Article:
But what Jeff Weeks’ analysis missed is another trend which has yet to be named. This is a broad trend which shows itself in the accumulating written week-to-week, month-to-month experience of an increasing number of people who neither identify nor wish to identify with any of the particular dominant strands that can be discerned in the gay movement. It is beginning to fill the great vacuum between the limiting rip-off porn, and the limiting technicalese of certain professions which do well out of calling us deviant, examples of it are the less specifically committed articles to be found in back numbers of Come Together, in Gay News as a whole, and in Lunch.

They document the immediate past and the ongoing present. They represent a self-pronounced perspective on ourselves which does not so much seek identity, as assumes it. We no longer have to preface what we say with any remarks of justification addressed to some named or nameless majority. This in itself is an immense step forward.

But all of these journals tend to evoke a sense of transitoriness. The necessary brevity of each item in their contents is a major factor, flashes of occasional insight incapable of being transformed into sustained exploration.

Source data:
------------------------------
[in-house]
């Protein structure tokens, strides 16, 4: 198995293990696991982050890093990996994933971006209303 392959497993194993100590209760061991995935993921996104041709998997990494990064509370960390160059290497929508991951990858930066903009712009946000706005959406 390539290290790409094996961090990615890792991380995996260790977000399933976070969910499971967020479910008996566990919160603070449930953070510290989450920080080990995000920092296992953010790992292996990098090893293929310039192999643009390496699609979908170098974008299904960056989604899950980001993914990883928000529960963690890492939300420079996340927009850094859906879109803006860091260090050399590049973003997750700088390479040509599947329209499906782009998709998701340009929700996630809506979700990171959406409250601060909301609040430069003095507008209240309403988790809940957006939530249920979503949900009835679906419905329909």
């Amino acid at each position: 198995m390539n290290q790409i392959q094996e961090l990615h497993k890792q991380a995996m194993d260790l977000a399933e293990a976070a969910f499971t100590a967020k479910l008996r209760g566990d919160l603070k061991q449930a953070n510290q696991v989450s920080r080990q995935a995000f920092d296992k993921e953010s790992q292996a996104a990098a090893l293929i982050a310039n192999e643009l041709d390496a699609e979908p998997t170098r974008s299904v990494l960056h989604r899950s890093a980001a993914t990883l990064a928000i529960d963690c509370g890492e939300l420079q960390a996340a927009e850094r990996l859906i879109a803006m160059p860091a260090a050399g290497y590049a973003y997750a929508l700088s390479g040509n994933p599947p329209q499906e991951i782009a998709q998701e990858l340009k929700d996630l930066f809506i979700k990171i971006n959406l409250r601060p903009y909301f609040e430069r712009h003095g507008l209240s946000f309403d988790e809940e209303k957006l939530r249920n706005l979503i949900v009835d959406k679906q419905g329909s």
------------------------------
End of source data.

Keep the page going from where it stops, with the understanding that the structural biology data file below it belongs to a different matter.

Interestingly enough, there are stirrings elsewhere, that seem to be a response to recent changes in the gay sense of self. Over Christmas I came across and read a book by Dirk Vanden (‘All Is Well’ Olympia Press), a self-confessed gay-pulp author, which seems to be a prelude to what is to come.

‘All Is Well’ is basically concerned with the progression of one man from a state of extreme sexual repression to a form of liberation. The first state has introduced tremendous mental blocks which effectively divide the man’s consciousness into two parts. The first rigidly defines the limits of his sexual-emotional life – even his masturbatory fantasies are confined to memories of sex with his estranged wife. His relations with his son are distant and authoritarian.